Breanna Brink, Staff Writer
The rekindling of friendship can bring about the best or more sinister side in people, as is the case in Cory Finley’s directorial debut “Thoroughbreds.” Released on March 9 and bolstering an R rating, this film has been compared to “American Psycho” and “Heathers,” both as a promotional technique and due to correlating genres. The film has maintained an 86 percent on Rotten Tomatoes, and for a film of its genre, the “B” rating is likely due to interpretive distress over the film’s thematic choices, rather than the actual cast or filming. There is a sort of intriguing darkness about the films ideas, the balance of whose life is worth living, and the concept of determining your own fate. As one of our main characters Amanda tells her friend Lily, “you cannot hesitate. The only thing worse than being incompetent, or being unkind, or being evil, is being indecisive.” This film is decidedly a new cult classic, and will likely be analyzed for its technique and writing further down the road.
The movie revolves around childhood friends Lily, “the one who feels everything” (portrayed by Anya Taylor-Joy) and Amanda “the one who feels nothing” (portrayed by Olivia Cook), as they reconnect in suburban Connecticut after years of growing apart. Lily has grown into a polished, upper-class teenager with a fancy boarding school on her transcript and a coveted internship on her resume, while Amanda has developed a sharp wit and her own particular attitude, but all in the process of becoming a social outcast due to a violent incident involving her horse. Though they initially seem completely at odds, the pair eventually bond over a warped distaste for Lily’s step father, portrayed by Paul Sparks, and hatch a plan to solve both of their problems. Clearly, the only answer is murder.
Despite seemingly having a straightforward plot, the movie subverts all its genres’ clichés. Managing to form a seemingly realistic but strained relationship between the two leads, both characters come to dark conclusions about themselves that leads to a climax in the film that most viewers might not anticipate. Posing as a dark comedy, the film asks the question we all do, “why?” and yet just like real life, never really answers it for us.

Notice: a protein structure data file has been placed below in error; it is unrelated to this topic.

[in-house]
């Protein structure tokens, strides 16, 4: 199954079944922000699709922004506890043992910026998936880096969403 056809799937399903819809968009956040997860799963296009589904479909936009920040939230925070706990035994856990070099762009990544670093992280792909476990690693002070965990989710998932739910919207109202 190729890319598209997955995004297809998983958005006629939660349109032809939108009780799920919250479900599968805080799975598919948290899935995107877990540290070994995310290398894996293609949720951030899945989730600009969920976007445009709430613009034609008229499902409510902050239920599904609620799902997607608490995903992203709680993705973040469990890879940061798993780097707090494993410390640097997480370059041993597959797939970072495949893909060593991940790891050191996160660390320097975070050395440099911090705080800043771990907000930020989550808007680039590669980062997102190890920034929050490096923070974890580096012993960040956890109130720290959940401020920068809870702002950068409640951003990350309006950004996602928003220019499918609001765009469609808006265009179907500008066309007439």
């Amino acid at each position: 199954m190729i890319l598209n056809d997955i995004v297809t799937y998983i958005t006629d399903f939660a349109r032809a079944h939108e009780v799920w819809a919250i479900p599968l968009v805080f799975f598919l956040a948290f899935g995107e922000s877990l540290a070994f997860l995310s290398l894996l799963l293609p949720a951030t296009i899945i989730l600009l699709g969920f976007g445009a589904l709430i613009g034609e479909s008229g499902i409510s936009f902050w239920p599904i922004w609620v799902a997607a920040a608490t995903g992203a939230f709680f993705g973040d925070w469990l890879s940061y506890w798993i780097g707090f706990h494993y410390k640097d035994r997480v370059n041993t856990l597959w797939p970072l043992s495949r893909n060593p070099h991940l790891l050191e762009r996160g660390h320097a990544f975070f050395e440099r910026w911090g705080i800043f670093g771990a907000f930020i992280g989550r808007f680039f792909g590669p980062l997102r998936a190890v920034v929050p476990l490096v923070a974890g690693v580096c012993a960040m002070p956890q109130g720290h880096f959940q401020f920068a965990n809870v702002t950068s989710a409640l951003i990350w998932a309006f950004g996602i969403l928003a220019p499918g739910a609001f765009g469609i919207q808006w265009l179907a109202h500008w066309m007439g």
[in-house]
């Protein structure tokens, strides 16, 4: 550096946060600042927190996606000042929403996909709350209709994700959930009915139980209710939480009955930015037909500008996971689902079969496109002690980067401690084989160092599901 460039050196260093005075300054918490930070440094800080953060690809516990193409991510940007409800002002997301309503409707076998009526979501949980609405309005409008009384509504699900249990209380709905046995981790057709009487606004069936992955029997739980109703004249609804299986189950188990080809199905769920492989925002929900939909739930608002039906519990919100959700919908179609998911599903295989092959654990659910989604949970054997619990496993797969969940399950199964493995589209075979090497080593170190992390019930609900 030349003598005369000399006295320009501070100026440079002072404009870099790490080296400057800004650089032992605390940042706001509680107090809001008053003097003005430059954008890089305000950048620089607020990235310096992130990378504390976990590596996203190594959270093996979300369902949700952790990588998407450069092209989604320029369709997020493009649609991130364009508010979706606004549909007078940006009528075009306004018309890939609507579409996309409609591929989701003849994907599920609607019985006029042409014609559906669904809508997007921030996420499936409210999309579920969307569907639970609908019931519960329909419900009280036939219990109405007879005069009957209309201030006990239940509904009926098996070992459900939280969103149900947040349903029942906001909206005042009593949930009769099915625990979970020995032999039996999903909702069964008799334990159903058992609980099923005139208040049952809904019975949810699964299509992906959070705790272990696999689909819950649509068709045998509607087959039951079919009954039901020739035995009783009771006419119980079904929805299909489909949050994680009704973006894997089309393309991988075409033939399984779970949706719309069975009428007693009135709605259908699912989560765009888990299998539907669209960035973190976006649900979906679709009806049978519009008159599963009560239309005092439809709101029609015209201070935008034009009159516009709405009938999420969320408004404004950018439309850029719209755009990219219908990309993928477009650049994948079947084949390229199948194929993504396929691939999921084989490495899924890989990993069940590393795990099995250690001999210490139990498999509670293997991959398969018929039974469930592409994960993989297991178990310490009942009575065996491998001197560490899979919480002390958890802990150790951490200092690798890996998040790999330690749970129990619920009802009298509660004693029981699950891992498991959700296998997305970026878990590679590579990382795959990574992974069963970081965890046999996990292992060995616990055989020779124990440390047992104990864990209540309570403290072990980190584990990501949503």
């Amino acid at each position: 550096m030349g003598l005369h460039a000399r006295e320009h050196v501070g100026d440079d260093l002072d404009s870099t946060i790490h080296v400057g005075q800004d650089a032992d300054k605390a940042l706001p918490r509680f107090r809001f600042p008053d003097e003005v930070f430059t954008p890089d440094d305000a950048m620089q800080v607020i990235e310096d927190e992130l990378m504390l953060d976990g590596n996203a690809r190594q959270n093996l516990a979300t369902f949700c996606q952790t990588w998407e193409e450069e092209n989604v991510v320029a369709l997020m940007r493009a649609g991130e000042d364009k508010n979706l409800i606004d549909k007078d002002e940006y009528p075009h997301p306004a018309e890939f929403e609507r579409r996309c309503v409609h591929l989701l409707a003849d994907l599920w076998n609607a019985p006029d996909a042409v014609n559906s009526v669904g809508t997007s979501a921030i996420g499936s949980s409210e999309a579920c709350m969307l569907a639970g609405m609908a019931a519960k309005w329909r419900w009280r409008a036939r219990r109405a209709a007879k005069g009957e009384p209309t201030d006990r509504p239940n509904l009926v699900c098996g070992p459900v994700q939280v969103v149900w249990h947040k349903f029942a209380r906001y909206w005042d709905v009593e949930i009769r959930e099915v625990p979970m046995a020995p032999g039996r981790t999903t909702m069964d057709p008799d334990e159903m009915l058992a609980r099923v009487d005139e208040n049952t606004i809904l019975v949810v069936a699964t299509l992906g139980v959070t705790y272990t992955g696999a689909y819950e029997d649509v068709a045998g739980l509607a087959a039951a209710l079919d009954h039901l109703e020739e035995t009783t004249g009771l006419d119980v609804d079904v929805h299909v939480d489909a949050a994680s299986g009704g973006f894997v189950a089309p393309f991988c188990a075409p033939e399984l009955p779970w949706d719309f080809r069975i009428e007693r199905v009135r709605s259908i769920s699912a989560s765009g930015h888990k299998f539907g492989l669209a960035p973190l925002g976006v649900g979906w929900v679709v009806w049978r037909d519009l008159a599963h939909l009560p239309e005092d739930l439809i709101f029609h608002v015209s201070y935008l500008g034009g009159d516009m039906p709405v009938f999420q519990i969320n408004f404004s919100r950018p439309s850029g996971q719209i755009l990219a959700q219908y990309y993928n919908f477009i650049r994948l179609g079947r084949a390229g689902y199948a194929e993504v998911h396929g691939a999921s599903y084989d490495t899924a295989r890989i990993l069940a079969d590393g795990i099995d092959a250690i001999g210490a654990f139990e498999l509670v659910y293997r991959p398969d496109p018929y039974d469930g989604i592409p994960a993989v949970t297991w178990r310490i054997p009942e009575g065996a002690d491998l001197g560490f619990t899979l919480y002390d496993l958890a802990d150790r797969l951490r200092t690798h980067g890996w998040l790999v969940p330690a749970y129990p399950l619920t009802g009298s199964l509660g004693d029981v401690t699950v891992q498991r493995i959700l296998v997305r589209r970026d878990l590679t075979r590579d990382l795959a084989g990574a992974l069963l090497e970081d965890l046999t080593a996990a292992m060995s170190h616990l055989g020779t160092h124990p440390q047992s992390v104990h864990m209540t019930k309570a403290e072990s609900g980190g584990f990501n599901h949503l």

Sonia Rao with the Washington Post critiqued the film, saying “what makes ‘Thoroughbreds’ compelling is its complete lack of answers. We live in an era saturated with almost anthropological films, series and news stories that attempt to explain why adolescents behave the way they do — admittedly a valid concern after traumatic events. But it’s refreshing to see a project that gives us a break from all the soul-searching and acknowledges that teens can be frustratingly inscrutable.”
With a beautifully allegorical set, the film takes place revolving around very few locations, and primarily resides within Lily’s home. This kind of movie tends to follow a specific script and relies on some tropes, such as making the two mains romantic, to strengthen their relationship. This does not happen in “Thoroughbreds,” and is not necessary. The two girls share history, but they also share morbid curiosity about one another, which proves more binding than love. The movie is alienating in its portrayal of upper class teenagers, and it does this on purpose; we, just like the characters, are watching with the same intent, expecting them to receive the punishment or reward that they deserve. The Outline writer Judy Berman said “’Thoroughbreds’ resists a morally tidy resolution, sending viewers home to queasily contemplate what Finley, a former playwright, is saying about us. He’s got more universal themes on his mind, telling Filmmaker magazine, that the film is his attempt “to say something about the morally insulating effects of privilege, and about how manipulation is woven into the day-to-day reality of capitalistic society.”
The film was concluded in memory of Anton Yelchin, who plays Tim in the film. This was his last movie before a traumatic car accident claimed his life, and is quite a send off, giving his character an optimistic “moving up in the world” ending, one that he seems to have earned.
While the film ends on a note different than one might expect, the movie is going to leave an impression, and that’s the goal. Because, despite fostering an idea that you take care of what is yours, and you never be indecisive, this movie wants you to think, and it wants you to pick a side.